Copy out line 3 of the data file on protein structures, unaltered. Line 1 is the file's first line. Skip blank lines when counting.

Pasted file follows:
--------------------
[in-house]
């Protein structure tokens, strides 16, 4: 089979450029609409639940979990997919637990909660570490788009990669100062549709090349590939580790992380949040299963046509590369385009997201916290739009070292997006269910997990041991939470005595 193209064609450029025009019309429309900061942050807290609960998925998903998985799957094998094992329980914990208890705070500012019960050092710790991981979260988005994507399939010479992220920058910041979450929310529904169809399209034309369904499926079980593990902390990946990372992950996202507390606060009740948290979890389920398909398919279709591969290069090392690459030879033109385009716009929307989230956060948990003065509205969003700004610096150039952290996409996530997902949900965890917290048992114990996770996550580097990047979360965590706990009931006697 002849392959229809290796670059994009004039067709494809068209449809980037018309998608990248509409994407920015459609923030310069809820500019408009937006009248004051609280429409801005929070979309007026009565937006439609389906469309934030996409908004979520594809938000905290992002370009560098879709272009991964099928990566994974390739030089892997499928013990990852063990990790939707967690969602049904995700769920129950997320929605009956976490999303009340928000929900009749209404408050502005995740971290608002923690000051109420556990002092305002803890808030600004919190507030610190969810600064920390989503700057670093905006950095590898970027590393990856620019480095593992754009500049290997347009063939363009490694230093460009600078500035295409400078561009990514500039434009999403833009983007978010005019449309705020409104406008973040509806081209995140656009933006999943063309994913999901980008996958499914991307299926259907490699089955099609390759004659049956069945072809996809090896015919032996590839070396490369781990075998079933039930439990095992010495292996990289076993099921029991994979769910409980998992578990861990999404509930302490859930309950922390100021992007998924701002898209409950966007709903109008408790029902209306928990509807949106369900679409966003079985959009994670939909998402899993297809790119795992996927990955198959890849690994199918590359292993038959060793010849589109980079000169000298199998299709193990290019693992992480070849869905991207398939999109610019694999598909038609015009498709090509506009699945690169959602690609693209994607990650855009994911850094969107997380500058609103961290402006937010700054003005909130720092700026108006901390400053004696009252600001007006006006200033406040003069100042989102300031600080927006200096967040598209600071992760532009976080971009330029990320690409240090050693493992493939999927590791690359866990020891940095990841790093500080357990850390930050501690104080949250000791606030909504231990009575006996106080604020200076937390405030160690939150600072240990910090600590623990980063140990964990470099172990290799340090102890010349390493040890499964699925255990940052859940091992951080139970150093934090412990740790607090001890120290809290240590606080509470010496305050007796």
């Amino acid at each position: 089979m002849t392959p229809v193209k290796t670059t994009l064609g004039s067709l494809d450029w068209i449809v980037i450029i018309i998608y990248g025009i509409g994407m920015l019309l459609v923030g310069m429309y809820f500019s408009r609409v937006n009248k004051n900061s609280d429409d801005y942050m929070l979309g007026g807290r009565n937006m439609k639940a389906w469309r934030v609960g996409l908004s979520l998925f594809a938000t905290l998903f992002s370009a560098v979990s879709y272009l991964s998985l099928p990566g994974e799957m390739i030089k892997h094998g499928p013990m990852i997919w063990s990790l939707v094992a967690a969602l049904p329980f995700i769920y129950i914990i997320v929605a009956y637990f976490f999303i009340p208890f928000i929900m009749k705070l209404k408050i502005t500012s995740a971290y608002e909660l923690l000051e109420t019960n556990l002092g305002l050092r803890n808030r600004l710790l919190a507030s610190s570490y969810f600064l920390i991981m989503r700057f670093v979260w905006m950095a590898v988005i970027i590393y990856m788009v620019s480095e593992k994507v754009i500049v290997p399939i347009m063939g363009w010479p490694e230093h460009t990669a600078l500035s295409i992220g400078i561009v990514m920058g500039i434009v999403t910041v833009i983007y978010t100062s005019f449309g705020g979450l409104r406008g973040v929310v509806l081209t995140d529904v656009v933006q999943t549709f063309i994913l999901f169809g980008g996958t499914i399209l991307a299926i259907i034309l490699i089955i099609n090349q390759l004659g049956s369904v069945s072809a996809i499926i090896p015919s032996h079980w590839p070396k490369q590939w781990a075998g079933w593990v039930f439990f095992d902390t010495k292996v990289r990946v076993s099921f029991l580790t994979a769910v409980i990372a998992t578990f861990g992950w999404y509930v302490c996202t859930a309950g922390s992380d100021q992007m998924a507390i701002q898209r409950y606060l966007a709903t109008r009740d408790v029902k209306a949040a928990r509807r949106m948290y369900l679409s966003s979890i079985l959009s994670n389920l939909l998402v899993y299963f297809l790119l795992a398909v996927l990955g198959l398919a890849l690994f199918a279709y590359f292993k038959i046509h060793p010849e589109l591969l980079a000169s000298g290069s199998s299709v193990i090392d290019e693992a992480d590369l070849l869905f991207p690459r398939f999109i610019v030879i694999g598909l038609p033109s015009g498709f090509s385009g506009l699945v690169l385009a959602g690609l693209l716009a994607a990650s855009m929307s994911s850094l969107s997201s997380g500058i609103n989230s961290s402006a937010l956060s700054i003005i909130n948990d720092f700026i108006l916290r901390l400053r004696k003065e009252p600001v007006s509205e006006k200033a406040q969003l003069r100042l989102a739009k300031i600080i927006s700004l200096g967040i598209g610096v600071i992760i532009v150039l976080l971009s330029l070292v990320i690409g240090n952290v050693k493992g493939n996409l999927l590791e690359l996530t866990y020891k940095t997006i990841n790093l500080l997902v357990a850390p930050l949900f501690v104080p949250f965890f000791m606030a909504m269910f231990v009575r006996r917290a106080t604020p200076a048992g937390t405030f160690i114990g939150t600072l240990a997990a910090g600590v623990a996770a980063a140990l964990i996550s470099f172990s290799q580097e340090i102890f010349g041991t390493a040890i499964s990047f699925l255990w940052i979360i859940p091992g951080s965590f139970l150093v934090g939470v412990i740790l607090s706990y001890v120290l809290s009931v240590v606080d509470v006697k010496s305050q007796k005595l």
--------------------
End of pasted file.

């Amino acid at each position: 089979m002849t392959p229809v193209k290796t670059t994009l064609g004039s067709l494809d450029w068209i449809v980037i450029i018309i998608y990248g025009i509409g994407m920015l019309l459609v923030g310069m429309y809820f500019s408009r609409v937006n009248k004051n900061s609280d429409d801005y942050m929070l979309g007026g807290r009565n937006m439609k639940a389906w469309r934030v609960g996409l908004s979520l998925f594809a938000t905290l998903f992002s370009a560098v979990s879709y272009l991964s998985l099928p990566g994974e799957m390739i030089k892997h094998g499928p013990m990852i997919w063990s990790l939707v094992a967690a969602l049904p329980f995700i769920y129950i914990i997320v929605a009956y637990f976490f999303i009340p208890f928000i929900m009749k705070l209404k408050i502005t500012s995740a971290y608002e909660l923690l000051e109420t019960n556990l002092g305002l050092r803890n808030r600004l710790l919190a507030s610190s570490y969810f600064l920390i991981m989503r700057f670093v979260w905006m950095a590898v988005i970027i590393y990856m788009v620019s480095e593992k994507v754009i500049v290997p399939i347009m063939g363009w010479p490694e230093h460009t990669a600078l500035s295409i992220g400078i561009v990514m920058g500039i434009v999403t910041v833009i983007y978010t100062s005019f449309g705020g979450l409104r406008g973040v929310v509806l081209t995140d529904v656009v933006q999943t549709f063309i994913l999901f169809g980008g996958t499914i399209l991307a299926i259907i034309l490699i089955i099609n090349q390759l004659g049956s369904v069945s072809a996809i499926i090896p015919s032996h079980w590839p070396k490369q590939w781990a075998g079933w593990v039930f439990f095992d902390t010495k292996v990289r990946v076993s099921f029991l580790t994979a769910v409980i990372a998992t578990f861990g992950w999404y509930v302490c996202t859930a309950g922390s992380d100021q992007m998924a507390i701002q898209r409950y606060l966007a709903t109008r009740d408790v029902k209306a949040a928990r509807r949106m948290y369900l679409s966003s979890i079985l959009s994670n389920l939909l998402v899993y299963f297809l790119l795992a398909v996927l990955g198959l398919a890849l690994f199918a279709y590359f292993k038959i046509h060793p010849e589109l591969l980079a000169s000298g290069s199998s299709v193990i090392d290019e693992a992480d590369l070849l869905f991207p690459r398939f999109i610019v030879i694999g598909l038609p033109s015009g498709f090509s385009g506009l699945v690169l385009a959602g690609l693209l716009a994607a990650s855009m929307s994911s850094l969107s997201s997380g500058i609103n989230s961290s402006a937010l956060s700054i003005i909130n948990d720092f700026i108006l916290r901390l400053r004696k003065e009252p600001v007006s509205e006006k200033a406040q969003l003069r100042l989102a739009k300031i600080i927006s700004l200096g967040i598209g610096v600071i992760i532009v150039l976080l971009s330029l070292v990320i690409g240090n952290v050693k493992g493939n996409l999927l590791e690359l996530t866990y020891k940095t997006i990841n790093l500080l997902v357990a850390p930050l949900f501690v104080p949250f965890f000791m606030a909504m269910f231990v009575r006996r917290a106080t604020p200076a048992g937390t405030f160690i114990g939150t600072l240990a997990a910090g600590v623990a996770a980063a140990l964990i996550s470099f172990s290799q580097e340090i102890f010349g041991t390493a040890i499964s990047f699925l255990w940052i979360i859940p091992g951080s965590f139970l150093v934090g939470v412990i740790l607090s706990y001890v120290l809290s009931v240590v606080d509470v006697k010496s305050q007796k005595l």